His best line was about civilisation arriving in Australia in the late 18th Century. Strangely, that line is not much mentioned by modern “progressive” academics.

  27. mc

    Apart from that… what have academics ever done for us?

  28. Re Hawking and Big Bang -here is a video, just forwarded, that states there is evidence that the Big Bang does not exist https://www.youtube.com/watch?v=p8lKQMEYYLw

  29. Leo G

    What about the original academic?
    Now what was his name? You know- the chap who established the foundations of Western philosophy and science. He’s still in print, too.

  30. Rob

    In no particular order, here are some names that immediately come to mind.

    Adam Smith. …

    Paul Krugman.

    Joseph Stiglitz.

    Yeah, I couldn’t work out the order, but it certainly ended on crazy.

  31. Buccaneer

    Did Galbraith publish enough peer reviewed papers to actually count as an academic?

  32. Elizabeth (Lizzie) Beare

    And what is it that Harari wants us to acquiesce to? That there is no alternative to the status quo. ‘At the end of the day’, he writes, ‘humankind won’t abandon the liberal story, because it doesn’t have any alternative’. So, if there is no political alternative, then, the masses will finally begin to accept that the problems are so big that we need new forms of technocratic rules and governance to ensure our survival. Instead of taking control, people should be humble, accept there is no alternative, and bow down to the experts. This is why he offers no solutions. Because they already exist, in the hands of technocrats.

    From the linked review in Spiked of one Harari’s oeuvre. I’ve only read (perused) the ‘Sapiens’ one, but from the review above feel I was wise in picking its problems immediately, and am saving my brain and time by not addressing anything else of his. Sinc probably finds some of the specious globalizing of ‘liberalism’ and immigration fits his libertarian perspective, but goodness gracious, it seems there is a lot of other worrying stuff of the sort that leads to Pol Pot in the end in Harari’s prescriptions, i.e. the elites-know-best school of thought. There is nothing at all libertarian about that. Perhaps because it is embedded with lots of other very reasonable-sounding stuff, the essential frailty of Harari’s perspective is missed.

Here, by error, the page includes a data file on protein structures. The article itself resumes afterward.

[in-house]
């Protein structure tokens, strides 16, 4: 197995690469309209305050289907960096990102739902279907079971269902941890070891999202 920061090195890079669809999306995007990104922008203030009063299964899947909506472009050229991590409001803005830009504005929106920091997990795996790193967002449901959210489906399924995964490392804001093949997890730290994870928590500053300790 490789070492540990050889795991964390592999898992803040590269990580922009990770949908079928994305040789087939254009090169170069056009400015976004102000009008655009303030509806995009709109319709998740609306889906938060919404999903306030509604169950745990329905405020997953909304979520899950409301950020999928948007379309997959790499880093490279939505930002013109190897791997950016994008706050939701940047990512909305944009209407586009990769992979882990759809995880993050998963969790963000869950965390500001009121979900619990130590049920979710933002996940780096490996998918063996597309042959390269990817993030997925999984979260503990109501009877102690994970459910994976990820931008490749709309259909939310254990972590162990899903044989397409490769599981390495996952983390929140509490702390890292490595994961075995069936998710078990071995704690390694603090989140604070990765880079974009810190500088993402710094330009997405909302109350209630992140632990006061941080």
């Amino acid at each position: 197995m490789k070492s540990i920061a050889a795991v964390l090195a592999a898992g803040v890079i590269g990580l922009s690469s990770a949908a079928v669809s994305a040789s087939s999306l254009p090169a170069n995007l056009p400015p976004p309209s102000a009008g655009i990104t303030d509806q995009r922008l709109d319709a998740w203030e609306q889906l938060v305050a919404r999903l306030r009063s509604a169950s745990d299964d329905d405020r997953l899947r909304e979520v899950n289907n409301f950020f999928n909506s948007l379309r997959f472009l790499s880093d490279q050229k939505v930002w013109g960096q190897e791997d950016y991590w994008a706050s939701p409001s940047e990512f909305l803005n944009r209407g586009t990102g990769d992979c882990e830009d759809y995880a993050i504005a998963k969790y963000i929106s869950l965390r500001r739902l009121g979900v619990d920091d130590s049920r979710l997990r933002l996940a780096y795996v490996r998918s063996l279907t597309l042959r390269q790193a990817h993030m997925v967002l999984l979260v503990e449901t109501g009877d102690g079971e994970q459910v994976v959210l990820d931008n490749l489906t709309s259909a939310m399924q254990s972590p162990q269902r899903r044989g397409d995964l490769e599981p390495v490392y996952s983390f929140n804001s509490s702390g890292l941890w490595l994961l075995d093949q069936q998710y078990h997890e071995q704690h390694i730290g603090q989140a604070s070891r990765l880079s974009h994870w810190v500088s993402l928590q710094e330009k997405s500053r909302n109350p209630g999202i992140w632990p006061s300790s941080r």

Thanks for the link, Clam. I had already made up my own mind to pretty much the same effect.

    So – academics can write popular books.
    But read them as critically as one approaches anything else, imho.

  33. Elizabeth (Lizzie) Beare

    Matt Ridley, btw, was not an academic, although he had good degrees. As an aristocrat and well-heeled, he went straight into science communication and writing for interest and pleasure, eschewing the constraints and perils of academia (lucky, lucky man). He also came a cropper in the GFC, which he is not allowed by many on the left to forget.

  34. Elizabeth (Lizzie) Beare

    As I mentioned above, Harari was recommended to me by my first husband, a supreme example of the highly intelligent and well-read academic in thrall to the ideas of the elites, who has remained lifelong ensconced in an extremely leftist intellectual and social environment within universities in ‘the humanities’; what Da Hairy Ape (my husband number two who knows a thing or two about academia) calls a ‘sheltered workshop for the intellectually enabled’.

    I am an escapee. I never did fit in anyway. 🙂

  35. Elizabeth (Lizzie) Beare

    Tel, Hadrian’s Roman Wall across the top of what is now England did pretty well too, as both a military repulsing point vs the Hairy Scots and Irish and especially as a control point for trade and immigration into the Roman world and the picking up of Roman ways (which Rome encouraged). Trump’s Wall would be similarly useful.

    Walls, moats, channels, seas and oceans are all protective in their own way.
    The English channel: ‘As a moat defensive to a house’, wrote Shakespeare.
    The US elites all live in secure and guarded premises. lol.

  36. Sinclair Davidson

    Clam Chowdah – I normally enjoy Spiked – but that review is not consistent with my reading of Harari. I’ve read all three of his books and enjoyed them all.

  37. Elizabeth (Lizzie) Beare

    Well, I’ve admitted I haven’t read all three of them, Sinc.
    Still not convinced to try again on the other two.
    Better things to do.